For those of you who don’t feel comfortable investing in the market or don’t know where to invest your money, here are some good questions to start with.
Come up a yes/no/meh answer after reading the question. If you can’t answer it, it might be worth researching the topic a little. The money we earn is the most tangible representation of our efforts in society – it’s worth treating that money as valuable.
For you engineer minds, you only need to be 80% of the answer. And it only needs to hold true over the next 50 years.
#1. Do you believe in the US economy?
#2. Will the US currency (USD) continue to exist?
#3. Do you believe that the economy will eventually recover after the next market crash?
#4. Do you believe that the US stock market will continue to exist?
#5. Will inflation continue to drive up the price of goods and services?
#6. Do you have definite plans to start your own business in the future?
Below, read the potential interpretations of the answers you might have given above. You may not agree, but it’s a good way to reflect on our economic beliefs.
#1. Invest or Not to Invest
If you answered “yes” to question #1 then why not share in some of the profitability of your economy?
If you believe that your country’s economy is sound then it makes little sense not to invest your money in the market.
If you don’t believe that the economic structure of the US is sound and that it won’t be around much longer, the right thing to do would be to leave it. Or at least invest your future efforts in a secondary economy.
#2. Investing Locally
If you believe in the US economy then you likely also believe in the US dollar. If so, investing locally makes sense; as opposed to investing overseas, such as through international stocks or foreign currency.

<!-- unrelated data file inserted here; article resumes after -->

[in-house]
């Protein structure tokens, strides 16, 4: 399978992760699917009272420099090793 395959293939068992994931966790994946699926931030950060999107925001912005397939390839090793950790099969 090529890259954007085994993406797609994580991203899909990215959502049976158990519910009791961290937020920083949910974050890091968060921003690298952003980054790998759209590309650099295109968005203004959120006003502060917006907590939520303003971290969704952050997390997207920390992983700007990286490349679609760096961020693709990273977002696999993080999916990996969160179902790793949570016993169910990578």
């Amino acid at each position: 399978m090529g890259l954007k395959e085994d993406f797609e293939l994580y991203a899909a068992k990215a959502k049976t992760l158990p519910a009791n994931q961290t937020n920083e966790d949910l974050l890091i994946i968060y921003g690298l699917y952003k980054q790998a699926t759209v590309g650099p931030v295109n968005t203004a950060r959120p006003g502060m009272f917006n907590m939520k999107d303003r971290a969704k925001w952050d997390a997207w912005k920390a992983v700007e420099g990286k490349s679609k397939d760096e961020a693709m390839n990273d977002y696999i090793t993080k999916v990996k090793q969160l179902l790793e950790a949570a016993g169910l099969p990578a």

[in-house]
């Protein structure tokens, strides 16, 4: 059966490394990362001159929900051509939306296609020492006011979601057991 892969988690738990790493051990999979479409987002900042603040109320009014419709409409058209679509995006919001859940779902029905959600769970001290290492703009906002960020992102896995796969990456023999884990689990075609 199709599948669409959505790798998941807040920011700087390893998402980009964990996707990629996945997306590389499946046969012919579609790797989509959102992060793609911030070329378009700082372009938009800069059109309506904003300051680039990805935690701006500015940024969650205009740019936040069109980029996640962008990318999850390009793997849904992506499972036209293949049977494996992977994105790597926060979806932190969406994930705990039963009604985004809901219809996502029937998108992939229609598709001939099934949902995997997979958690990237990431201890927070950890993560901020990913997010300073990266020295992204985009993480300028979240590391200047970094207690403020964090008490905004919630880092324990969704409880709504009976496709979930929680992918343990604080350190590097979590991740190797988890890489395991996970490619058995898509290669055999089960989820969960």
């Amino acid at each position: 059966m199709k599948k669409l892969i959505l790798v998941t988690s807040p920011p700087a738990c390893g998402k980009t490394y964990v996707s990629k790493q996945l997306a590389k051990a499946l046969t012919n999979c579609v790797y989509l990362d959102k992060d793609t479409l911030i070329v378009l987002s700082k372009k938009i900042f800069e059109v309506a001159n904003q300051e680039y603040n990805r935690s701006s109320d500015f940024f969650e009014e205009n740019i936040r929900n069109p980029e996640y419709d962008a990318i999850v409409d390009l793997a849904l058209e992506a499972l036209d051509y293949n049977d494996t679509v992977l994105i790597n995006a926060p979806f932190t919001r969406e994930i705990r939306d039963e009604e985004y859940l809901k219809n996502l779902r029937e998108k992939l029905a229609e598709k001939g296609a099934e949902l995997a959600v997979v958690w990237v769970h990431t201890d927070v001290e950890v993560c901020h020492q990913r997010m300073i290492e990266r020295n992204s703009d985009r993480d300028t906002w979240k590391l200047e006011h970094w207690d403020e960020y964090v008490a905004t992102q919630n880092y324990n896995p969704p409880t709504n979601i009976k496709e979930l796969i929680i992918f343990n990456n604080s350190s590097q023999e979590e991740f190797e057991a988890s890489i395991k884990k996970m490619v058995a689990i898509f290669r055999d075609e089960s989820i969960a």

Maybe you don’t believe that the US economy will fair too well in the future. But you might believe that other countries and currencies will do just fine.
Based on that, investing in international stocks might make sense. Maybe Europe, maybe Southeast Asia.
I have investments in both Spain and the US – I also believe the US economy will do fine.
#3. Fear of Losing Money
If you believe that the economy will tank from time to time but eventually recover, you’re probably safe investing in stocks and bonds, riding out a stock market collapse.
You will likely lose money when zooming out to a handful of years. But zooming out further, your portfolio will likely trend upwards.
However, if you believe that the next economic decline will wipe out the US, ya’ best move to another country. May I suggest Spain?
#4 Investing in the Stock Market
If you answered yes to #4 then you could use your money to become a little richer based on your beliefs.
You are already invested in the economy – you’re working in it after all. You also have money in a checking or savings account – so you already made an investment choice there.
You might as well make a choice which will return higher profits for acceptable risks.
I know that my $4 cup of coffee in LA will be $5 in a couple of years and will go up from there.
If you believe this then you believe in inflation. If so, you cannot have your money in a checking account or in anything which earns you less than 3% per year. Otherwise, you’d just be losing money every year. Which is only avoidable by investing your money during your wealth accumulation phase.
#6. Invest in Your Own Business
Now, if you believe that you’ll have your own business some day, that would be a good argument for NOT investing your money in the stock market.
Assuming that you will start a chain of laundromats or dental offices or a real estate empire, you’re going to need your cash in order to fund that business.
In that case, keep the money in cash or in a CD. You might still lose a little towards inflation but at least you’ll have liquidity to start your business.
Investing in the Market vs. Not Investing
I’m 41 years old. If I could save $100,000 this year and didn’t invest it, it would be likely be worth as little as $50,000; that’s due to inflation.
If I invested the money in a stock ETF or index fund and I got an average return of 5% per year, I would end up with $340,000 by age 65.
So, the decision to invest vs not invest could cost me (potentially) $240,000.
This isn’t meant to be an argument for investing. There is still a risk with investing, sure. I’m trying to just highlight the numbers to start a dialogue in our heads.
The math of becoming a millionaire, if that’s your jam, is rather simple. And there are many solid ways of reaching your desired net worth.